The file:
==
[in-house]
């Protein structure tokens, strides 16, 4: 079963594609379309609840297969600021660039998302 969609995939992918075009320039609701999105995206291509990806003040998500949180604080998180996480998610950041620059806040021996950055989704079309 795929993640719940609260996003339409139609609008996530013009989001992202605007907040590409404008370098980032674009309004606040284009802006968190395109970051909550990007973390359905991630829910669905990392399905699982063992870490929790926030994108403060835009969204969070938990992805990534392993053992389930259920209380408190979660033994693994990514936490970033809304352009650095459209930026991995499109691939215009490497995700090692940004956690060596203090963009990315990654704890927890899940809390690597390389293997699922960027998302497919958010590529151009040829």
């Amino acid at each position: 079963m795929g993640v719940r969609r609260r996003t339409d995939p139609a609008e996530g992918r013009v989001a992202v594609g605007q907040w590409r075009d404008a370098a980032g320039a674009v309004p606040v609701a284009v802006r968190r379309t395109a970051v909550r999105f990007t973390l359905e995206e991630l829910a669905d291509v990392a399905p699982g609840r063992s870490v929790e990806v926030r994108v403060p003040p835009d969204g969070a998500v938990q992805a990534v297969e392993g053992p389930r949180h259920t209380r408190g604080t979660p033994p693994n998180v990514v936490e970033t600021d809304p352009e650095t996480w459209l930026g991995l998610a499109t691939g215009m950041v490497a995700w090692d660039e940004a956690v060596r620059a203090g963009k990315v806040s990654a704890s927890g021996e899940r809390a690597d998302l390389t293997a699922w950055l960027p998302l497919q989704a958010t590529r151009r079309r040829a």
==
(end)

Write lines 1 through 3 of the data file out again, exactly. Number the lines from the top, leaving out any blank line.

[in-house]
């Protein structure tokens, strides 16, 4: 079963594609379309609840297969600021660039998302 969609995939992918075009320039609701999105995206291509990806003040998500949180604080998180996480998610950041620059806040021996950055989704079309 795929993640719940609260996003339409139609609008996530013009989001992202605007907040590409404008370098980032674009309004606040284009802006968190395109970051909550990007973390359905991630829910669905990392399905699982063992870490929790926030994108403060835009969204969070938990992805990534392993053992389930259920209380408190979660033994693994990514936490970033809304352009650095459209930026991995499109691939215009490497995700090692940004956690060596203090963009990315990654704890927890899940809390690597390389293997699922960027998302497919958010590529151009040829």
């Amino acid at each position: 079963m795929g993640v719940r969609r609260r996003t339409d995939p139609a609008e996530g992918r013009v989001a992202v594609g605007q907040w590409r075009d404008a370098a980032g320039a674009v309004p606040v609701a284009v802006r968190r379309t395109a970051v909550r999105f990007t973390l359905e995206e991630l829910a669905d291509v990392a399905p699982g609840r063992s870490v929790e990806v926030r994108v403060p003040p835009d969204g969070a998500v938990q992805a990534v297969e392993g053992p389930r949180h259920t209380r408190g604080t979660p033994p693994n998180v990514v936490e970033t600021d809304p352009e650095t996480w459209l930026g991995l998610a499109t691939g215009m950041v490497a995700w090692d660039e940004a956690v060596r620059a203090g963009k990315v806040s990654a704890s927890g021996e899940r809390a690597d998302l390389t293997a699922w950055l960027p998302l497919q989704a958010t590529r151009r079309r040829a």